What Is The IVF Journey?
Published on 01/25/23
In vitro fertilization (IVF) is a series of medical steps that help you conceive a child. Just under 50 million couples in the US and 190 million worldwide experience infertility. Treatment involves taking drugs that stimulate your body to produce eggs. Eggs and sperm can come from a couple looking to have a baby or a pre-screened donor. IVF is one of the world’s most successful ways of assisted conception. This article will examine the IVF journey and what to expect from the process.
Your fertility doctor may recommend you for IVF if you:
- Have blocked or damaged fallopian tubes
- Have decreased sperm motility (sperm swimming speed and movement) or low sperm count
- Have or are a carrier of certain genetic disorders
- Are a same-sex or intended single parent
- Have unexplained fertility issues
If you decide to proceed with IVF, you will begin an IVF treatment cycle. Your fertility doctor will tell you what to expect from the process.
At the start of your IVF testing, couples will have a series of blood tests, ultrasounds, and samples to help tailor the IVF. Women may have hormone tests, ultrasounds or X-rays to ensure there are no blockages or issues that would prevent IVF success. A physician will also check the number of eggs in their body to help estimate how their ovaries will respond to IVF treatment. Men may have semen samples to test sperm quality, motility and volume.
Couples or donors going through IVF will also have screenings for conditions like HIV or thalassemia. If you have an egg donor, you should ensure that all eggs are screened before insemination. Other tests may be required depending on your location and the clinic.
Fertility medications help to stimulate egg production and increase the chances of IVF being effective. Women take these medications orally or via an injection they give themselves after training. Women may also take hormones that help to suppress their natural menstrual cycle, making fertility medications more effective. Some women are exempt from taking certain hormones due to preexisting medical conditions.
Monitoring & Egg Maturing
A consultant will use a vaginal ultrasound test to assess how the medication has helped the eggs mature. Before eggs are retrieved, women will have a hormone injection that helps their eggs develop even further. Once the consultant has decided that the eggs have matured sufficiently, they will move on to the next stage of IVF, which involves egg retrieval.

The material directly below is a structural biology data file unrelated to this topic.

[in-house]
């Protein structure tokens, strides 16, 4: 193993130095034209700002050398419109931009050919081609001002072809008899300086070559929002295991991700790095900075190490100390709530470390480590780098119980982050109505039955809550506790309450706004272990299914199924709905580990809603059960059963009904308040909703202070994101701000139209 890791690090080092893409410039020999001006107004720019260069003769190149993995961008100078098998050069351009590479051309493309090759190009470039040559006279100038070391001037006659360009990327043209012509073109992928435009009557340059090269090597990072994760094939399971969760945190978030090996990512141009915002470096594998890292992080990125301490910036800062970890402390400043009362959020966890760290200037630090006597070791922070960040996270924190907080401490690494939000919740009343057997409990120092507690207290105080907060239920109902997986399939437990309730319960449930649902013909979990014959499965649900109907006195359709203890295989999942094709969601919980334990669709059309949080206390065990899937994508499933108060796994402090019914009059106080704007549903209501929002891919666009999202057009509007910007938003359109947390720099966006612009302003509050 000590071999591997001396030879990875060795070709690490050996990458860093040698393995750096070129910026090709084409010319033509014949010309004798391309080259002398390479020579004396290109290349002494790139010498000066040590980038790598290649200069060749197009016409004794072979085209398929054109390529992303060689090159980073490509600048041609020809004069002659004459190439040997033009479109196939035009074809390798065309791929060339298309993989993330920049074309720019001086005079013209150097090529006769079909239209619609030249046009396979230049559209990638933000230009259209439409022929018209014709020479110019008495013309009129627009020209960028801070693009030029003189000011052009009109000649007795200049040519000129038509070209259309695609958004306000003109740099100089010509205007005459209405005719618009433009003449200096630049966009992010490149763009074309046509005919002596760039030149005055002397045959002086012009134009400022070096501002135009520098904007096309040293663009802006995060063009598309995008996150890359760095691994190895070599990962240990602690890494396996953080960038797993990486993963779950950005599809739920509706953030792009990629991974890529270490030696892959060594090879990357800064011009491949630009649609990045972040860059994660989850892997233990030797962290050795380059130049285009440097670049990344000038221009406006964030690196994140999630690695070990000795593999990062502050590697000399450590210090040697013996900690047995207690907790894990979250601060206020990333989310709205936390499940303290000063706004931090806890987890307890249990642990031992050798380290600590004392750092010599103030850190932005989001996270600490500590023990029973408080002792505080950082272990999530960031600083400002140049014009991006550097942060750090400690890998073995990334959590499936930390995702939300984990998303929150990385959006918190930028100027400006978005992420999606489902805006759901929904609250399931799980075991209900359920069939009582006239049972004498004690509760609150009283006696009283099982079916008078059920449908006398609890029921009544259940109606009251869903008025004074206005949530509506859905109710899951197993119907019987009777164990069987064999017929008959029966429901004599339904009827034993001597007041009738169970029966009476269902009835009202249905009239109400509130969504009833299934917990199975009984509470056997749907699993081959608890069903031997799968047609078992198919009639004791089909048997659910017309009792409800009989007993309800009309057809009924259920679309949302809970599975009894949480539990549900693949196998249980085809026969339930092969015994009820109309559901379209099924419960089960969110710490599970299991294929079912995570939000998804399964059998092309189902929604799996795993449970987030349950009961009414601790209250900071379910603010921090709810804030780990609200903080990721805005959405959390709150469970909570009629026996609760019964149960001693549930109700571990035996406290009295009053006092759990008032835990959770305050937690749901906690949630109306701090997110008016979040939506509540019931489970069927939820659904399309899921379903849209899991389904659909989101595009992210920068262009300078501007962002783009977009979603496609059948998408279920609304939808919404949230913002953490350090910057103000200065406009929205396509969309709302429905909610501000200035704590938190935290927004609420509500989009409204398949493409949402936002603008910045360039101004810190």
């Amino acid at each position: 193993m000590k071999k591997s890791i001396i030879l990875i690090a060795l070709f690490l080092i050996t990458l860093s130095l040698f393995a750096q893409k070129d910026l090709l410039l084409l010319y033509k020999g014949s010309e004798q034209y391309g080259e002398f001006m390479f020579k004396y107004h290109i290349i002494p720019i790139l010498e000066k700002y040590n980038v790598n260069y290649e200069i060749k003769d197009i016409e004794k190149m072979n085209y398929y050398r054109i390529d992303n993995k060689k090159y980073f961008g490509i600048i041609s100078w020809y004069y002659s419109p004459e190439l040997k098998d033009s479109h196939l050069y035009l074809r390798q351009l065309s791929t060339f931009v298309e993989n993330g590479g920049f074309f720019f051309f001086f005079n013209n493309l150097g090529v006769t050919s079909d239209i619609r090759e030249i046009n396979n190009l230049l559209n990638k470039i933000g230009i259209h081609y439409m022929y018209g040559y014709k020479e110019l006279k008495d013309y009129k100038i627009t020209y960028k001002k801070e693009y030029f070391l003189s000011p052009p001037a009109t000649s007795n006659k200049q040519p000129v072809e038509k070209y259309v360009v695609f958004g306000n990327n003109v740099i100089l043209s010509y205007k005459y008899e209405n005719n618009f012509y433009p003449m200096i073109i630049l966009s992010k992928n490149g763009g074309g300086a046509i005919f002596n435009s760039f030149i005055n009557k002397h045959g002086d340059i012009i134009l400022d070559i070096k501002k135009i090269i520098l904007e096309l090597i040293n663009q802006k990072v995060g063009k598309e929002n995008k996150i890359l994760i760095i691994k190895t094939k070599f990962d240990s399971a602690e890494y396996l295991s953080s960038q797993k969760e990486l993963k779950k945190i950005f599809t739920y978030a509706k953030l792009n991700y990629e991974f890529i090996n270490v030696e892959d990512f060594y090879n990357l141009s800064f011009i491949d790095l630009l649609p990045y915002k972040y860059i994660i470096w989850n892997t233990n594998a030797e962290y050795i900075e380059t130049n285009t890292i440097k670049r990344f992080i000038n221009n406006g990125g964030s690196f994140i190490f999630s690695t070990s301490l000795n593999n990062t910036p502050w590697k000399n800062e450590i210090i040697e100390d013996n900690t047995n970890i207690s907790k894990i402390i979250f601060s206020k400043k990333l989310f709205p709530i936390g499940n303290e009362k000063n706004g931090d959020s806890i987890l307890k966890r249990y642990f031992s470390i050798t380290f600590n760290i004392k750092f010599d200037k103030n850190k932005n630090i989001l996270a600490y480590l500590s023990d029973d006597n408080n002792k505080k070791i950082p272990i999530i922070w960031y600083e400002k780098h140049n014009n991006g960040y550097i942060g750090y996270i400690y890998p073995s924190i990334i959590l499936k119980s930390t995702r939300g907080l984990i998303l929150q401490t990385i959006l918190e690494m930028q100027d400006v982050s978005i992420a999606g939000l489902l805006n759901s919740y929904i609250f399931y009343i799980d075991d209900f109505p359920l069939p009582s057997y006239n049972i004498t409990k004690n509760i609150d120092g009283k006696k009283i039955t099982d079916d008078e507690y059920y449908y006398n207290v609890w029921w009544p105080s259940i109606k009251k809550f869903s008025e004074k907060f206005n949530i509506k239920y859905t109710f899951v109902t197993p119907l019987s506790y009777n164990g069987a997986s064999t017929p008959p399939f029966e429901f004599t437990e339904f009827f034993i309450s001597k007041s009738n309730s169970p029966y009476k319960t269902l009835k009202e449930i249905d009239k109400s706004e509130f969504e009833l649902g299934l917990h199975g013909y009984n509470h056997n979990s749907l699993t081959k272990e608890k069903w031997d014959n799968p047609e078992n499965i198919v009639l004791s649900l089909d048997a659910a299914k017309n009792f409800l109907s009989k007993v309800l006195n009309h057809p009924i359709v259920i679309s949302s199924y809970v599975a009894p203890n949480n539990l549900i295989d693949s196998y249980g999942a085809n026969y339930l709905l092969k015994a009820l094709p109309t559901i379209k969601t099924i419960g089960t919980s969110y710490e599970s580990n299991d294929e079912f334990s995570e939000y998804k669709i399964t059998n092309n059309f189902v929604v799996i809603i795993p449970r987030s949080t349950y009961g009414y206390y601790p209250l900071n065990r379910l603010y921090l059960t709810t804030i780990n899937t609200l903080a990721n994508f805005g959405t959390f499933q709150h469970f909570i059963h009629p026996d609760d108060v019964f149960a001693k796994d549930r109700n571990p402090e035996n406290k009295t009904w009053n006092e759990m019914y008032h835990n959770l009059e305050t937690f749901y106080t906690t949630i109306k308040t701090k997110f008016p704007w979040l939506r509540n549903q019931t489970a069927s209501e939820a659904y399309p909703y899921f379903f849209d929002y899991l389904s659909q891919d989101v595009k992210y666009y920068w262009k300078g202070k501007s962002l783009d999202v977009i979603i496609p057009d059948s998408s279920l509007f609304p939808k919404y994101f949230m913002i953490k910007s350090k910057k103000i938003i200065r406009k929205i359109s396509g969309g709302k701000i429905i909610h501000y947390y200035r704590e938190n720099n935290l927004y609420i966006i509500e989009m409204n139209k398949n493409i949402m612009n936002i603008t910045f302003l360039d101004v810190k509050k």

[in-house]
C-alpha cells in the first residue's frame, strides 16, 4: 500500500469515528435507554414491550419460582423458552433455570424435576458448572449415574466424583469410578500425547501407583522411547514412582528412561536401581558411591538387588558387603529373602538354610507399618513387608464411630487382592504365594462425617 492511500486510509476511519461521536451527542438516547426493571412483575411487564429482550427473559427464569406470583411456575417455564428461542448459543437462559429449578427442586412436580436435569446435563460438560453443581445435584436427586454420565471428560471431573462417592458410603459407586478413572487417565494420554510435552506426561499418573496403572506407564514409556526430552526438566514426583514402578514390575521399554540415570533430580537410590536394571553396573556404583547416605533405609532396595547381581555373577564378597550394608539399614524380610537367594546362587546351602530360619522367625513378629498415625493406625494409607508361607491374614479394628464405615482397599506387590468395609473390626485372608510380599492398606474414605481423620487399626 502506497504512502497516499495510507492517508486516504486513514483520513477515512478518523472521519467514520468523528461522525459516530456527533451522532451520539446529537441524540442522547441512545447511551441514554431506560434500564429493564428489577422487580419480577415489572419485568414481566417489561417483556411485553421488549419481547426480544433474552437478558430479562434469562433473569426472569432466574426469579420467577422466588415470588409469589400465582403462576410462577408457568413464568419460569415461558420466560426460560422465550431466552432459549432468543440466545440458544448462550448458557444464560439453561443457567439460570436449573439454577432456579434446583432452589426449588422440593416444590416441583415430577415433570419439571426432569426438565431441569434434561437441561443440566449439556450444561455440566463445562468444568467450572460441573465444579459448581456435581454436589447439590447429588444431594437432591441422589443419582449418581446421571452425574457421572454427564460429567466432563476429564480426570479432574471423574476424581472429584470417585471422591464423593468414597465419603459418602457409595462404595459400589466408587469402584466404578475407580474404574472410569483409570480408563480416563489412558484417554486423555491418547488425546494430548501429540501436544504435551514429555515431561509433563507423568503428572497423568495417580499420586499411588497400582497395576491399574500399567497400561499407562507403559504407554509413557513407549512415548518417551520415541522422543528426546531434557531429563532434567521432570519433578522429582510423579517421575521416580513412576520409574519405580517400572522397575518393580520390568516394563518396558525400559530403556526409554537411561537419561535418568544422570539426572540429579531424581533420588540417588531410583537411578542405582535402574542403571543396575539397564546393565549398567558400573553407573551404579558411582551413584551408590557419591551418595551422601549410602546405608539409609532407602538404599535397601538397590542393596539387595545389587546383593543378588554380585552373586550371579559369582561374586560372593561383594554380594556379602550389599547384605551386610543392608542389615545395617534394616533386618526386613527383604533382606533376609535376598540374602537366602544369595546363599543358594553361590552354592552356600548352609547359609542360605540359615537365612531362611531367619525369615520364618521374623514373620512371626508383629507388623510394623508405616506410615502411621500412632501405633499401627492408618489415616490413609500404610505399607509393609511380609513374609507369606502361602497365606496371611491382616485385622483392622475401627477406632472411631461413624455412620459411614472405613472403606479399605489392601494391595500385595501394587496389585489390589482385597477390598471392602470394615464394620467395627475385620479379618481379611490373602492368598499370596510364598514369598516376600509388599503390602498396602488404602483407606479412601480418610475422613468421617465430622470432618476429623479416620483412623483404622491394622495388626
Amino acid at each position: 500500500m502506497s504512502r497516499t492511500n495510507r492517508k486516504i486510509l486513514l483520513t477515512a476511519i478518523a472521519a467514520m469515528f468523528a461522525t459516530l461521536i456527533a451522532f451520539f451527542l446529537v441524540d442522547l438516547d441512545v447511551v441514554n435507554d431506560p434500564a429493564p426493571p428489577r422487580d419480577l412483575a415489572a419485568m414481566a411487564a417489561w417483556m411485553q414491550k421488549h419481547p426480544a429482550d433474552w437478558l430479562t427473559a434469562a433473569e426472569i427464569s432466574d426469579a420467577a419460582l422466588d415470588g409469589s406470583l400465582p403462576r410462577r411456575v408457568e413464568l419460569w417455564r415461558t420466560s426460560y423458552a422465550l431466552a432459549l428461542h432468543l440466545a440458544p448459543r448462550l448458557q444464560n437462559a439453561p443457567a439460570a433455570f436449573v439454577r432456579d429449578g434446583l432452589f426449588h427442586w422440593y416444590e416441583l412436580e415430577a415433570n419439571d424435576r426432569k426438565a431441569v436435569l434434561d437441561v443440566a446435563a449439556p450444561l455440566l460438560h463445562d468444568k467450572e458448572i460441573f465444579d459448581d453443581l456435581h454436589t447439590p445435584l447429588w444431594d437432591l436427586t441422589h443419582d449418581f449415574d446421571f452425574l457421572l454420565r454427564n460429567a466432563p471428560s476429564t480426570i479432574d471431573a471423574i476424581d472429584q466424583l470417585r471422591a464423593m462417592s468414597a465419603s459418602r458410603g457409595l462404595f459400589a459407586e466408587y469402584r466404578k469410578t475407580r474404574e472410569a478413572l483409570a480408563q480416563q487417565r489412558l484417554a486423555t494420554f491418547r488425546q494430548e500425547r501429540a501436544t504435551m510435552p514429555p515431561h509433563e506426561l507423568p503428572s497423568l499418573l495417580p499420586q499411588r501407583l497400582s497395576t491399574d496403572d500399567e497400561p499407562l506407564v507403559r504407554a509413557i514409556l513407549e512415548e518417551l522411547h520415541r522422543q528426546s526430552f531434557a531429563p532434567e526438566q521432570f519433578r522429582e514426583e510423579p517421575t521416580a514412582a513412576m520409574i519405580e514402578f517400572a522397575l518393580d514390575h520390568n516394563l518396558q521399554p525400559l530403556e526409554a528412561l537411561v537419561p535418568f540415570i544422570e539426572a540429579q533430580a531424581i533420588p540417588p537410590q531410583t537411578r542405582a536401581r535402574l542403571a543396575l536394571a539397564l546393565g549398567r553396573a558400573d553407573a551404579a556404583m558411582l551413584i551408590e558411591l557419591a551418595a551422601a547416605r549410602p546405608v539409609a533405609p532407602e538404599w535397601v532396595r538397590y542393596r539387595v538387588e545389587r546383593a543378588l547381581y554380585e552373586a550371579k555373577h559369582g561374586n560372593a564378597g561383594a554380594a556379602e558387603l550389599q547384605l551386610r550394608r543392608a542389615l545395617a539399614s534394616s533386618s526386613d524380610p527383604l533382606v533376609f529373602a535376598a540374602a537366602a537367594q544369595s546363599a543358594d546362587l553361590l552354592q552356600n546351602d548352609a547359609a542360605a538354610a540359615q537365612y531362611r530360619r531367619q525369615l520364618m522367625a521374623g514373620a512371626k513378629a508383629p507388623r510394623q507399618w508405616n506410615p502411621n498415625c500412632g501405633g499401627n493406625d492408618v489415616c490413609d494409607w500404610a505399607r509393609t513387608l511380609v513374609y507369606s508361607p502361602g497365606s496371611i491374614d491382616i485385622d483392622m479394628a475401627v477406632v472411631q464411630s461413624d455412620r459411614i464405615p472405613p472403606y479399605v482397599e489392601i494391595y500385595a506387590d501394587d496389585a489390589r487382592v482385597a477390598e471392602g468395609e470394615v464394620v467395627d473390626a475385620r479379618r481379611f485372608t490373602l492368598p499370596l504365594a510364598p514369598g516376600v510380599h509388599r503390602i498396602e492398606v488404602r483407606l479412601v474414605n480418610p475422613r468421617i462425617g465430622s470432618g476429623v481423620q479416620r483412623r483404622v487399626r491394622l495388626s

Egg Retrieval & Fertilization
Egg retrieval is when the eggs are collected for IVF while the woman is under a general anesthetic. The eggs will be collected using a needle inserted through the vagina and into the ovary. The eggs are placed into a test tube and passed to a doctor who mixes eggs with the donor or partner’s sperm.
Embryo Testing & Transfer
An embryologist can assess how many embryos have formed and screen them for genetic conditions. Embryos will be frozen and stored or transferred to the uterus. The consultant will assess each embryo and decide on the appropriate number of eggs to transfer depending on the woman’s age and the embryo’s condition.
The transfer occurs while the individual is awake via a thin catheter inserted through the cervix and into the uterus. The physician uses an ultrasound to help place the embryos at the top of the cervix.
Approximately two weeks after the embryo transfer, a pregnancy test will determine whether the IVF has been successful. These two weeks can be difficult, so it is recommended to make plans for after the transfer and live life as normally as possible. Your clinic may ask you to come in for a pregnancy test or ask you to take one at home.
If your IVF round is successful, the clinic may send you back to your normal consultant after around six weeks. If the IVF is not successful, you may be able to try again, but it is advised to take some time after treatment.
How Long Does IVF Take?
IVF can take between two-six weeks. For women unable or not required to take certain medications or hormones, the process takes between two to four weeks, while women needing drugs before treatment may see IVF taking from four to six weeks.
The IVF journey has several steps designed to increase the chances of success. Initial tests and drugs help the eggs mature as much as possible and ensure IVF is a viable treatment path. Embryos are carefully assessed and graded before implantation to improve the embryo’s chances of becoming a viable pregnancy.
While IVF has no guarantees, it is one of the fertility treatments with the highest success rates. Preparing yourself for the IVF journey can help you manage the different stages of the cycle and understand what to expect from each step of the process.